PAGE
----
The effect of exercise on the collagen fibril morphology of the digital flexor tendons of the thoroughbred : a thesis presented in partial fulfilment of the requirement for the degree of Doctor of Philosophy at Massey University, Palmerston North, New Zealand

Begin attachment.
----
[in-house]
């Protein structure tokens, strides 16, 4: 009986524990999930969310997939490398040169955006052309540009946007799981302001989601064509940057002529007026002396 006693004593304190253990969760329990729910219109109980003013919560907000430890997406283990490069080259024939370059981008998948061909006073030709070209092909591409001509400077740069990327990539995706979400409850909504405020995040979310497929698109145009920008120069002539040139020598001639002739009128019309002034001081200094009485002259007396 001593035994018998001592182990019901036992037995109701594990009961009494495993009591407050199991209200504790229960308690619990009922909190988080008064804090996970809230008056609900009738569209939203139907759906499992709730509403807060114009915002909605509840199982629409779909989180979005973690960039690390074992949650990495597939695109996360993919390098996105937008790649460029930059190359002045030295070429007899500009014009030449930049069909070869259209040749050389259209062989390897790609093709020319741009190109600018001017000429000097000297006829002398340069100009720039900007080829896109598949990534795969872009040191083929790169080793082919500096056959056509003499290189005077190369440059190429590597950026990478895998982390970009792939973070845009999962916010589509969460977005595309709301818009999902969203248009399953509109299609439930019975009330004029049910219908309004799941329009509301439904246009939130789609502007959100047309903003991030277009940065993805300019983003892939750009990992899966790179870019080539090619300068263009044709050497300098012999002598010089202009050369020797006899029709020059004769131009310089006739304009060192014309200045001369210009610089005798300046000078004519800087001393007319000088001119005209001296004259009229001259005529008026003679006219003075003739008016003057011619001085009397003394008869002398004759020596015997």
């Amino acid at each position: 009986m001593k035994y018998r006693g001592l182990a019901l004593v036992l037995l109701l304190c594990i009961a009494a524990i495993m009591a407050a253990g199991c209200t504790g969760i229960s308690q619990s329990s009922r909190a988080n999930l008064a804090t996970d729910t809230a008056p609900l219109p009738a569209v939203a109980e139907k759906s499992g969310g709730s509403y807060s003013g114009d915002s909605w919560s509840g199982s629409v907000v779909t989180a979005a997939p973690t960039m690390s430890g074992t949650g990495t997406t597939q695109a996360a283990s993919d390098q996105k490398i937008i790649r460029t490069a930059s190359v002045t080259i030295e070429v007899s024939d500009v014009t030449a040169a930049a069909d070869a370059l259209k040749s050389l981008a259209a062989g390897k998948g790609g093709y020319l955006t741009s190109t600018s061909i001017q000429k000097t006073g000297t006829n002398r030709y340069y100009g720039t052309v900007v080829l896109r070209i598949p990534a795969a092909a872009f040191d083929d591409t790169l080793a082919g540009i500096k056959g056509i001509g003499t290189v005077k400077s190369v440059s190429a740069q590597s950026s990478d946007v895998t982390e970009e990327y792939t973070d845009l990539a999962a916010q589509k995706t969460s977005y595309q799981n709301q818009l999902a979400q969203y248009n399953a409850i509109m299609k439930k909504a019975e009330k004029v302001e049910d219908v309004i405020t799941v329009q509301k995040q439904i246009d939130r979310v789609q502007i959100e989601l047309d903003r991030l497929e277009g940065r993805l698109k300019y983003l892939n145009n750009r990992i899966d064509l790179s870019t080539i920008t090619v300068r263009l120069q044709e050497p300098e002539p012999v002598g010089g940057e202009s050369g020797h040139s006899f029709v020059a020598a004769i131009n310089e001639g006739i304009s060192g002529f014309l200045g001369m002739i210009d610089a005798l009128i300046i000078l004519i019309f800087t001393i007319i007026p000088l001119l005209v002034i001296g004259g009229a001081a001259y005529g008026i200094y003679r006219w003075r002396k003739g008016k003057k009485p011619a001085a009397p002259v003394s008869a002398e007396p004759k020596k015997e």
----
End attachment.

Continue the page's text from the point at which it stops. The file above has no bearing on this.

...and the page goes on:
A series of studies was conducted to test the hypothesis that galloping exercise changes the morphology of collagen fibrils in the superficial digital flexor tendon of the equine forelimb. Tendons were examined from three groups of horses, namely wild horses, randomly sourced thoroughbred horses submitted for necropsy, and thoroughbreds from an experimental exercise trial. All tendons examined were from horses with no history of superficial digital flexor tendonitis, and all were macroscopically normal. Three studies involved the measurement of collagen fibril bundle 'crimp' morphology. The crimp, a planar waveform followed by the fibrils, is believed to determine in part the mechanical behaviour of tendon. The first study involved measurement of crimp angle and period length in central and peripheral regions of tendons from wild ponies ranging in age from two to over ten years, which had obviously never undergone training. Horses of ten years of age or older showed a mean crimp angle in the central region which was lower than that in the periphery. It was concluded that the reduction in central region crimp angle with age in untrained horses is a normal fatigue effect. The second study involved measurement of crimp parameters in central and peripheral regions of tendons from horses of two years and over which had been submitted for necropsy to Massey University. These horses were separated into 'exercised' and 'non-exercised' groups based on whether their most recent function had involved competitive galloping exercise. Five of the eight exercised horses under ten years of age had a lower mean crimp angle and length in the central region than in the peripheral region. No un-exercised horses in this age group showed lower values for either parameter in the central region as opposed to the periphery. It was therefore concluded that rapid high-strain cycling of the tendon occurring during galloping exercise modifies normal age-related changes in the crimp morphology of the superficial digital flexor tendon core. For the third study, crimp angle and length were measured in tendons from five thoroughbreds (39±1 months of age) which had undergone a specific 18 month exercise regime involving galloping on a high-speed equine treadmill, and from six age- and sex-matched thoroughbreds which had undergone walking exercise only during that period. Central region crimp angle and length were significantly lower in the tendons of exercised horses compared to the controls. Four of the five exercised horses showed a significantly lower crimp angle in the central region than in the periphery, and three of these horses also showed a lower central crimp length. The peripheral angle was significantly greater in the exercised horses than in the controls. This was evidence that a specific and defined regime of high-strain cycling of the superficial digital flexor tendon modified age-related crimp morphology changes in the central region. Two studies were undertaken to investigate the effect of the above defined exercise regime on collagen fibril diameter distributions in the superficial digital flexor tendons, and in the deep digital flexor tendons and suspensory ligaments from the same horses. Central region fibrils in superficial digital flexor tendons from exercised horses had a significantly lower mass-average diameter than those from the control horses, whereas peripheral region fibrils from the two groups did not differ significantly. In the second study collagen fibril mass-average diameters in both regions of the deep digital flexor tendon and the suspensory ligament were not found to differ significantly in exercised horses compared to controls. It was concluded that the exercise regime had caused breakdown of large diameter collagen fibrils in the core of the superficial digital flexor tendon. The fact that such a change did not occur in the suspensory ligament was suggested to be due to a difference in distribution of load between the suspensory ligament and superficial digital flexor tendon during galloping, or due to differences in distribution of such changes along the lengths of the two structures. The final study involved an age-related analysis of crimp parameters, collagen fibril diameters and biochemical factors in thoroughbreds from foetuses to 3 years of age. It was suggested on the basis of the limited results, that collagen fibrils in the central region of the superficial digital flexor tendon become mature between one and two years of age. It is proposed that the observed reductions in crimp morphology and collagen fibril mass-average diameter in the core of the superficial digital flexor tendon in response to galloping exercise represent microtrauma, as they would lead to weakness of the structure and predispose it to overloading and further damage. The mechanisms involved are suggested to involve slippage and/or separation of subfibrils, and a mechanism for the development of tendon core lesions is hypothesized. The use of the present information for the prevention of tendonitis is discussed.